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News & Features » July 2016 » “Naga” by Lelawattee Manoo-Rahming

“Naga” by Lelawattee Manoo-Rahming

Akashic Books is proud to introduce a new flash fiction series, Duppy Thursday. Though we’re based in Brooklyn, our location envy of the Caribbean is evident throughout our catalog. One aspect of Caribbean literature that appeals to us is the integration of folklore into contemporary stories—a perfect example being Jamaican author Marlon James’s debut novel John Crow’s Devil, which we published to great critical acclaim in 2005. Whether it be the spider Anansi, the devil woman La Diablesse, the Soucouyant, Mama Dlo, or Papa Bois, these mythical beings have injected life (and death) into the literature of the region. As with our other flash fiction series, we challenge you to tell your story in 750 words or less.

This week, Lelawattee Manoo-Rahming has an out-of-body experience in Trinidad.

Lelawattee Manoo-Rahming photoNaga
by Lelawattee Manoo-Rahming
Trinidad; The Saapin

Naga raced across the floor. She knew if she crawled, the pebbles would dig into her skin and make her sore. She made for the nearest pole and climbed to the highest rafter, where she curled up and watched the man on the crocus-sack mattress, grunting and writhing.

Naga discovered she could see in the dark. She looked at her mother and father in the adjoining room of the barrack, lying on a similar mattress on a creaky wooden bed. Her mother’s eyes were closed but her hands covered her ears, as if trying to block out the sounds the man was making. Her father’s back was turned away from her so Naga could not tell if he was asleep.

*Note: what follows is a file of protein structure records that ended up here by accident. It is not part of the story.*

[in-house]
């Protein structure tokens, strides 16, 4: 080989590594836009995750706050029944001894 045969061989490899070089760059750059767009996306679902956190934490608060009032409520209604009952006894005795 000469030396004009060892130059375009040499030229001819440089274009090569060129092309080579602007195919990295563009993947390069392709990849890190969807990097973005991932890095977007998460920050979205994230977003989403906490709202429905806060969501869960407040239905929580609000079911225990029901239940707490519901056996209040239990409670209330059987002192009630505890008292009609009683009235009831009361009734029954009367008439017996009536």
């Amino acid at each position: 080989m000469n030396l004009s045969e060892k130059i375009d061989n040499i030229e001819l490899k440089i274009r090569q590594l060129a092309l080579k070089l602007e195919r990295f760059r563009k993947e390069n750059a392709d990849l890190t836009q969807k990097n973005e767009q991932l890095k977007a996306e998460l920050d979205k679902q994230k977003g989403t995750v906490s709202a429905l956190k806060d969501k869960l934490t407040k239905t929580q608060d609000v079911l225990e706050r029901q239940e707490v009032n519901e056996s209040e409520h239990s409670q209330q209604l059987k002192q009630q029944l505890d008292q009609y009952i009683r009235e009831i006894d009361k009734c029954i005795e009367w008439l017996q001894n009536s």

The man had a wooden bed, where he slept alone. He made the girl sleep on the mattress on the dirt floor of his room.

Naga was nine when the man came for her. He was taller and broader than her father—who was nicknamed Slim—and his hair was grey at the temples. Naga, who was sitting outside with her two brothers and two sisters, picking small stones from the paddy rice, eavesdropped as the man spoke with her parents.

Is three months now, yuh telling meh, come back next month. Well, next month here now. If yuh cyar pay meh de money, then geh meh yuh big daughter.”

“No, not meh beti,” Naga’s mother cried. “Slim, do something, nah man!”

“Ah cyar do nothing, ah just eh have de money,” Naga’s father said with a trembling voice.

Naga had no idea who they were talking about. Then her mother and father called and told her she had to go with the man.

“No,” Naga yelled, almost doubling over in fear. She expected her father to slap her for shouting, but he stood still and said nothing.

As the man led her to his room, Naga looked back at her parents and pleaded, “Mama! Papa! Help me!”

“Shut up,” the man shouted, and slapped her across her mouth.

Naga covered her mouth with her hand and tasted blood as her fingertips traced the swelling on her lips. She sought her mother’s eyes, but her mother’s head was turned down, as if she was praying. Naga knew she had to go with the man, the man who looked like her friend Etwaria’s nana, except Etwaria’s nana always played with Etwaria and her brothers and never slapped them. Etwaria’s nani died before Etwaria was born, so her nana lived with Etwaria’s mother, his eldest daughter. All of Naga’s grandparents lived in India.